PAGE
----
Thursday, December 24, 2020

Merry Christmas Eve!

Merry Christmas Eve! We're going to start with a poem. After all, it's time for Angel Sammy's Thoroughly Poetic Thursday challenge.

Our poetic host always shares a photo prompt to help guide us. This week's prompt is this festive one here:

This image reminded me of when I was a kid, when I would want to stay up and try to catch Santa Claus coming into our house. I would try to stay awake on Christmas Eve night, with my kitty angels Rosie and Sammy by my side. I never did succeed at catching Santa Claus, so I thought I'd write a poem with a different ending than my childhood stories.

Old St. Nick

'Twas the night before Christmas,
As if anyone could really miss this.
Not one creature in the house did stir.
Well, except for two cats and their little girl.

Santa Claus was coming to town,
A fact that brought to the girl's face the opposite of a frown.
She and her cats snuck down the stairs,
With fluffy tails and a hearty case of bed hair.

The girl's parents told her that old St. Nick would not come if she stayed awake,
But she intended to be as quiet and sneaky as a slithering snake.
Her cats ran down the stairs on feet as light as feathers,
While the girl tiptoed to prevent her descent from sounding like inclement weather.

As if right on cue, a soft thud sounded overhead.
Was that Santa and his reindeer and their magical sled?
The girl and her feline friends ran past the tree and fireplace, lickity split.
They crouched behind a cozy chair that was everyone's favorite place to sit.

The cats purred and mewed and frolicked to and fro.
"Hush," the girl said. "We don't want Santa to hear us and go.
Don't you want gifts and new toys and treats?
If Santa knows we're spying, he might retreat."

Just like that, the cats sat still and silent.
If they could, the girl knew they'd be smiling.
A shocked expression then took the place of the grinning,
After all, a sound had just come from the chimney.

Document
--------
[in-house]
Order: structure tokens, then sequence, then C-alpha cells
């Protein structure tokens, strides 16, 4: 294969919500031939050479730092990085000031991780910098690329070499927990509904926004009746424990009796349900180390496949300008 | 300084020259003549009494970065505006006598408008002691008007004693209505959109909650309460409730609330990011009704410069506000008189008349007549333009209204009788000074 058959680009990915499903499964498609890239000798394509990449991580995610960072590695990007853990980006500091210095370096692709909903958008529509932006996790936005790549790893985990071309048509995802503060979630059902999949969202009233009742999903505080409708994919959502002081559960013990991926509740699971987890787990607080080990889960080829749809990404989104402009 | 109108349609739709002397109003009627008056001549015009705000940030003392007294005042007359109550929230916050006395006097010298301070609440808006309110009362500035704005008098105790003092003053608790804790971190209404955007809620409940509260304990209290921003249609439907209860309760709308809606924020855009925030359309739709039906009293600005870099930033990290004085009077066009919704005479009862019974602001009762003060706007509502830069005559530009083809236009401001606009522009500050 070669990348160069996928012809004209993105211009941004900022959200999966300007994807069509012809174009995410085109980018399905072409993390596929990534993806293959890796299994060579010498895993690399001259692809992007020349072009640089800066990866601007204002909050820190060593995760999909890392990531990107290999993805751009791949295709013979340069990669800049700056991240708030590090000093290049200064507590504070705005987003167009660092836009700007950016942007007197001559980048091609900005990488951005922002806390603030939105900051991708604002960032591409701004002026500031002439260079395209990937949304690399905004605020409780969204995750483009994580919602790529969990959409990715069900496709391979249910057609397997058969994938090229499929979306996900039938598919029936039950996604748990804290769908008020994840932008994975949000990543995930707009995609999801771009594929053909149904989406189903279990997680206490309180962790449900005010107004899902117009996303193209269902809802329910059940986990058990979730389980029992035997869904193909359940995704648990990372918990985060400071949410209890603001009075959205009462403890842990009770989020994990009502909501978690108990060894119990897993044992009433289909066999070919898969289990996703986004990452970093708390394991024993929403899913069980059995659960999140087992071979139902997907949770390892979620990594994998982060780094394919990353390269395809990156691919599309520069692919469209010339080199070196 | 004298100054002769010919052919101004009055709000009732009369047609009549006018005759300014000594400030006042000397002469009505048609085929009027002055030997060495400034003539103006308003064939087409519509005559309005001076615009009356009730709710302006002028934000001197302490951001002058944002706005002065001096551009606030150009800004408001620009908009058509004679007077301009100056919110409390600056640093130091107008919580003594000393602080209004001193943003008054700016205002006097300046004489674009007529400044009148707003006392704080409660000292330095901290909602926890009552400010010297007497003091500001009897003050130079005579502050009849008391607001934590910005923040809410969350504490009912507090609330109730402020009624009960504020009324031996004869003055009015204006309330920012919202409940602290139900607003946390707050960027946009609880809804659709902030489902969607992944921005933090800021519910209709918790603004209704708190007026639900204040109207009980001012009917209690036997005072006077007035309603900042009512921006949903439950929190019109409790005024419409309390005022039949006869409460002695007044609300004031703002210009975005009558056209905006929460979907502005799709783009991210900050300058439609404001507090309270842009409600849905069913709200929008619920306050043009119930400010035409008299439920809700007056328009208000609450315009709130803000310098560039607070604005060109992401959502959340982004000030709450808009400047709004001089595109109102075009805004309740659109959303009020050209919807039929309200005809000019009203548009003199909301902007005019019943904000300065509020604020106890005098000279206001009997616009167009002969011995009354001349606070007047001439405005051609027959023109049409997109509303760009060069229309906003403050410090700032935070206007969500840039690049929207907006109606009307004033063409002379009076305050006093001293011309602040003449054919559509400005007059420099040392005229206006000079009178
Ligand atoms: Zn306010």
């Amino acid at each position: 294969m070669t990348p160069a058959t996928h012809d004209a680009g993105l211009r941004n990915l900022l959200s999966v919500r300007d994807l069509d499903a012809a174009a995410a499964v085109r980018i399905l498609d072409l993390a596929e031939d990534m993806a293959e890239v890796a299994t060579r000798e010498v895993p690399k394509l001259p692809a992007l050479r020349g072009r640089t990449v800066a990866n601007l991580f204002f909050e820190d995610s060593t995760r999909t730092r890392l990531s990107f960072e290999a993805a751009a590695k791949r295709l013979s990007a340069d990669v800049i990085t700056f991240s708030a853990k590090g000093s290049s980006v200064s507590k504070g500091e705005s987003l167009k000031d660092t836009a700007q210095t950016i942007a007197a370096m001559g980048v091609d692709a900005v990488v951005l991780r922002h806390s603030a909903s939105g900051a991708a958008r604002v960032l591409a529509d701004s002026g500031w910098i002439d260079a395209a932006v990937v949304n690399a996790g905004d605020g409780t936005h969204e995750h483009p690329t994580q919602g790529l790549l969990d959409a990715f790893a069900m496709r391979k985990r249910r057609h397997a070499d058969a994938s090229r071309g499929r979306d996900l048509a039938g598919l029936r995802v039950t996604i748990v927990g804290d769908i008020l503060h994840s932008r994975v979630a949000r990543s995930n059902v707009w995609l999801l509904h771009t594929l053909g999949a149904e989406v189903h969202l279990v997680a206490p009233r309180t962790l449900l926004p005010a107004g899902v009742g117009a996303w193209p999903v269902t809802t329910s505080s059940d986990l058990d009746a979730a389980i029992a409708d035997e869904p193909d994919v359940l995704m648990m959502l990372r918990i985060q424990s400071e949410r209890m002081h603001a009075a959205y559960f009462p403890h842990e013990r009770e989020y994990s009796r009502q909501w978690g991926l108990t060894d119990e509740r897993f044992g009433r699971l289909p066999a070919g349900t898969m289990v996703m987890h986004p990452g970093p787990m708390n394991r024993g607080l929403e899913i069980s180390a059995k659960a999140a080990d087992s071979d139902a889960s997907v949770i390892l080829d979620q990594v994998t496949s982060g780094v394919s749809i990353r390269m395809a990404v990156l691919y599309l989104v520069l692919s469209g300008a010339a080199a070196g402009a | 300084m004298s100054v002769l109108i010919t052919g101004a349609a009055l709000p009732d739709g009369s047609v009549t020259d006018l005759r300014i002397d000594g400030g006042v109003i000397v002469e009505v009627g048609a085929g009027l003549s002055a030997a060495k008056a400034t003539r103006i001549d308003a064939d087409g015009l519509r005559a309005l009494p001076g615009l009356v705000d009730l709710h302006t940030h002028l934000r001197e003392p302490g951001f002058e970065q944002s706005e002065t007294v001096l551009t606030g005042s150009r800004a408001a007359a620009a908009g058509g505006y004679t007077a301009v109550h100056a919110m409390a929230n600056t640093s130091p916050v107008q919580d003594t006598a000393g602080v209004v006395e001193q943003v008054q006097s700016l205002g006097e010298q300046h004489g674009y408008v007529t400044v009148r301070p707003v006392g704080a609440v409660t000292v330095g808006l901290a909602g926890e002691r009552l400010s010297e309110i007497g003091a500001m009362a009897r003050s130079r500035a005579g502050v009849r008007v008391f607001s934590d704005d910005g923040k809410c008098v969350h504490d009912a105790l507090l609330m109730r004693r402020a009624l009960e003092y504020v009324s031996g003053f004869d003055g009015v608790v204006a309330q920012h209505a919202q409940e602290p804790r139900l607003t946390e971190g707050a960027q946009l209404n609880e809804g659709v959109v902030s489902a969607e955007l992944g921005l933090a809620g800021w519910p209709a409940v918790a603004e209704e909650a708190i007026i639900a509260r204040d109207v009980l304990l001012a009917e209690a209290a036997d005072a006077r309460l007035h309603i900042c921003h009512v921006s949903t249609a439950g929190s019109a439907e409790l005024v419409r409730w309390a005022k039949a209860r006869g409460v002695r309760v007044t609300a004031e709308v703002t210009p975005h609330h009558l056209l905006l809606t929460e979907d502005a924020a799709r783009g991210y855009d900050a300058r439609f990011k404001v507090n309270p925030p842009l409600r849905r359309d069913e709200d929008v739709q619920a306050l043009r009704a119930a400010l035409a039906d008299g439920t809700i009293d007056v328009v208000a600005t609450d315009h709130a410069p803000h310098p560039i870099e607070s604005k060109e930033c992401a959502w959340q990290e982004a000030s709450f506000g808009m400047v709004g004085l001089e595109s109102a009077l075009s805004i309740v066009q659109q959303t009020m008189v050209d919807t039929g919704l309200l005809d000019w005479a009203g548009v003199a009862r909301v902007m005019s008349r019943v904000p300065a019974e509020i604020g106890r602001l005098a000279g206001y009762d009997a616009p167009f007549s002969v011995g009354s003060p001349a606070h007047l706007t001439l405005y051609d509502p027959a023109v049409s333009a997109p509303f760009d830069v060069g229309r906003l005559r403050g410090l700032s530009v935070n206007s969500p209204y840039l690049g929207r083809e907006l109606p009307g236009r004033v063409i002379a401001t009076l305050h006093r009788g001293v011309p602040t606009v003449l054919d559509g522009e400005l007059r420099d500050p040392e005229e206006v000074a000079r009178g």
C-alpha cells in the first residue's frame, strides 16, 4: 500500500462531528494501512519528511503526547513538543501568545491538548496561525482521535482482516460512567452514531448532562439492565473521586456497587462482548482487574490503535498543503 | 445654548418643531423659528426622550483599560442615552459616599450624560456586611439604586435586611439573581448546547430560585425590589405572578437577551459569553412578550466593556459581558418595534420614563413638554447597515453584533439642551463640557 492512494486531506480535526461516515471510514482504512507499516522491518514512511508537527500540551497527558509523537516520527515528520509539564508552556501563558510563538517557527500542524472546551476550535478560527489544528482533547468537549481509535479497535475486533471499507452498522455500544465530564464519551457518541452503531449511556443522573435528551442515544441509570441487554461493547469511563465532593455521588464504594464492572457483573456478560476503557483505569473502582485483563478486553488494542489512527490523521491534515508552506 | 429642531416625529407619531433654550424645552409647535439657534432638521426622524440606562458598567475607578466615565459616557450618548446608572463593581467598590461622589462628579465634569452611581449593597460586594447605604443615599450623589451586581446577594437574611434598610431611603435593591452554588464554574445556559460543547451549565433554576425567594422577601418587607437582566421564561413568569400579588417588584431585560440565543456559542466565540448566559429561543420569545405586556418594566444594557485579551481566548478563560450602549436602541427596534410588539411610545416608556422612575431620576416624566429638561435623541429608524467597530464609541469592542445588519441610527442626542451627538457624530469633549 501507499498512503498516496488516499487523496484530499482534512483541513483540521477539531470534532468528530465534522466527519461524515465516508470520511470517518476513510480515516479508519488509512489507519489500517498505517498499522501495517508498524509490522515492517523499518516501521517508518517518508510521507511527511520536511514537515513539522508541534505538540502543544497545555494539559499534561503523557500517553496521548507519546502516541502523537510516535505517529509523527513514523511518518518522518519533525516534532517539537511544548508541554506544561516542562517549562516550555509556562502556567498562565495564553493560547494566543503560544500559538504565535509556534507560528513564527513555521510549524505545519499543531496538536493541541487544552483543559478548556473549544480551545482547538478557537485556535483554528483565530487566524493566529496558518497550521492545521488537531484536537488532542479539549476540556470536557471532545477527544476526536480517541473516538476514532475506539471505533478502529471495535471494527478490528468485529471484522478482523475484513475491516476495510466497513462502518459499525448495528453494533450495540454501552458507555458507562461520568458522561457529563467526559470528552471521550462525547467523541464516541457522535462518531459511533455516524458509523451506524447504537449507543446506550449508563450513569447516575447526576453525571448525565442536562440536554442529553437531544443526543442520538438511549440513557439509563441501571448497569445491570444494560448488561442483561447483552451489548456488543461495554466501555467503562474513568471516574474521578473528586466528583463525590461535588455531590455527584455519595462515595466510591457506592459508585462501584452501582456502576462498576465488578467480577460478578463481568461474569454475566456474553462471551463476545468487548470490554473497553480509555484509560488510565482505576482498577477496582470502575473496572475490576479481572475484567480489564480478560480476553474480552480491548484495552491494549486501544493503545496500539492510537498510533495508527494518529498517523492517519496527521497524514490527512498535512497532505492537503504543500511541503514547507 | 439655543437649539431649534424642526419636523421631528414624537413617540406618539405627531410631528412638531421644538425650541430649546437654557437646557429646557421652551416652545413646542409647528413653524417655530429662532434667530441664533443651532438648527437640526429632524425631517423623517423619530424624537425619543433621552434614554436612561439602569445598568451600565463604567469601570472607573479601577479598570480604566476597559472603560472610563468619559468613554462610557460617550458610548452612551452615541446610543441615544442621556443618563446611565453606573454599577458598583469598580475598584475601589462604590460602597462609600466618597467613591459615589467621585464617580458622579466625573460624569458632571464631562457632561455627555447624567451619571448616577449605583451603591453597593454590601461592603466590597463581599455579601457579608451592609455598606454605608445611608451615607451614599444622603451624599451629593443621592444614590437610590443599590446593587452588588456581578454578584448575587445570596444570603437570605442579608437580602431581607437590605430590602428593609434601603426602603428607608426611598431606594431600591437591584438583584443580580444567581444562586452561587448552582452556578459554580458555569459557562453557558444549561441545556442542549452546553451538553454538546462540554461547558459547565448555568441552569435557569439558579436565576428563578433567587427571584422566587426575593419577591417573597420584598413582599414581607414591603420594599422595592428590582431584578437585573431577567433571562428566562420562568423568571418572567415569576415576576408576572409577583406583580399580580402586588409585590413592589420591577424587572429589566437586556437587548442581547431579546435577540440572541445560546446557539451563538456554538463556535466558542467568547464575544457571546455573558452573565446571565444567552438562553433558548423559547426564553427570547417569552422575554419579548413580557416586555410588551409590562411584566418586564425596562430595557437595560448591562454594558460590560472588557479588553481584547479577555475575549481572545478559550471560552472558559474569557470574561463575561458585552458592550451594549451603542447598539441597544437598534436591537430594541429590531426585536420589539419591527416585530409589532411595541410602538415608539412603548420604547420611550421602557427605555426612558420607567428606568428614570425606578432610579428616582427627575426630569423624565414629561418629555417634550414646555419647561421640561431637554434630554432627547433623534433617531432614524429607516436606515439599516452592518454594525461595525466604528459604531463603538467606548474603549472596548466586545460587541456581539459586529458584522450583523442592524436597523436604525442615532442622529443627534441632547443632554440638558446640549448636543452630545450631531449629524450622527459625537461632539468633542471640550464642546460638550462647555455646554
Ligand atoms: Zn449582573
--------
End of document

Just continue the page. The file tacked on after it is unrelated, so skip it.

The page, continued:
There was a shuffling and puffing and mumbling.
Then it sound like someone landed on the floor and went tumbling.
A groan and a sigh could then be heard.
A jolly old voice said, "Ho ho ho! That hurt!"

A peek revealed to the girl and her cats that Santa was indeed inside the house.
They ducked back behind the chair, quiet as the quietest mouse.
The girl had been waiting and hoping to catch sight of the big man in red,
And now that he was here, all sorts of fears and doubts ran through her head.

Will Santa catch us sneaking? she thought to herself.
Will he take our presents away and give them back to his elves?
She bit her lip and began to fret.
Will I be on the naughty list forever and again?

Santa seemed to have finished emptying presents from his big red bag.
Then he said, "Am I going to get to say hello to a little girl and her cats?
I believe they're keeping me company in here, after all.
Come on out and say hello to this old man named Santa Claus."

Slowly stepping out from the behind the chair,
The girl was afraid to meet Santa's stare.
"I'm sorry, Santa, I really am!" she did say.
"I've always wanted to see you, and I couldn't keep away."

The girl's cats were far less scared.
Prancing up to Santa and rubbing his legs was something they apparently dared.
Santa reached down and gave them each a scratch on their head.
"You two just so happen to be on my good list," he said.

Blurting out her fear, the girl said, "Santa, are you going take our presents away?"
He laughed and replied, "I'd rather not lug all this back to my sleigh.
You've been two good cats and a good girl, in truth,
Though you are a bit curious, and quite sneaky, too."

"So we're not in trouble?" the little girl asked.